Nanophysics and nanotechnology applied to sensors, part 1

Edward Wolf

Research output: Contribution to journalArticlepeer-review


Sensors are usually electronic devices used to measure quantities such as magnetic field intensity, height from a surface, or perhaps the local density of magnetic moments. Of particular interest in this paper are arrays of sensors or scanning sensors that create images from the measured quantities. We categorize sensors by sensitivity and, in the case of imaging sensors, by spatial resolution in one, two or even three directions. In some cases, the sensitivity is limited by nanophysical laws. Examples include a fundamental limit φo = 2.07 X 10-15 Wb, the quantum of magnetic flux, the Bohr radius ao = 0.0523 nm as a fundamental atomic size scale, or the Bohr magneton μB = 9.27 x 10-24 J/T, the fundamental electronic magnetic moment. Sensing technology generally benefits from the miniaturization of electronic devices, and in the process something entirely new may appear. Moore's Law has described the evolution of billion-transistor silicon chips, doubling the device count about every 18 months, and the area of hard drives has developed even faster. Improvements have been made in two areas: more devices per unit area usually working faster and discovery of new operating principles.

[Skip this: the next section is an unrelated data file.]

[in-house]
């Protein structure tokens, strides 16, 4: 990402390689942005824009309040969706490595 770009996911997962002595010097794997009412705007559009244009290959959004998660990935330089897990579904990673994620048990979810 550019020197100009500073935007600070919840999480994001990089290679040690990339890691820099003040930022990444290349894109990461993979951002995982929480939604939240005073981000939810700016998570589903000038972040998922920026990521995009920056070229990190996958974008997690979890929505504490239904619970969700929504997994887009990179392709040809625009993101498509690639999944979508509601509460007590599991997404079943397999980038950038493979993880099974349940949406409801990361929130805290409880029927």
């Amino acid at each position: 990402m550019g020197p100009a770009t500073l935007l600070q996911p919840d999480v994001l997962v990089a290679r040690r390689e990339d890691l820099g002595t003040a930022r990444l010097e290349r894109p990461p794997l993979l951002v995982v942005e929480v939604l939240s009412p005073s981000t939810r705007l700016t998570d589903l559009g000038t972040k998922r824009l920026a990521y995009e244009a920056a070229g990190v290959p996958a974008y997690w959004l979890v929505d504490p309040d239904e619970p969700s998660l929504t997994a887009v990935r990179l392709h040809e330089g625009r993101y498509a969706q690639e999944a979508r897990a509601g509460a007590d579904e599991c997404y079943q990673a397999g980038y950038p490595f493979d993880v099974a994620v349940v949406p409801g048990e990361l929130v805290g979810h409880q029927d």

Original languageEnglish (US)
Article number5475164
Pages (from-to)26-32
Number of pages7
JournalIEEE Instrumentation and Measurement Magazine
Issue number3
StatePublished - Jun 2010

ASJC Scopus subject areas

  • Instrumentation
  • Electrical and Electronic Engineering


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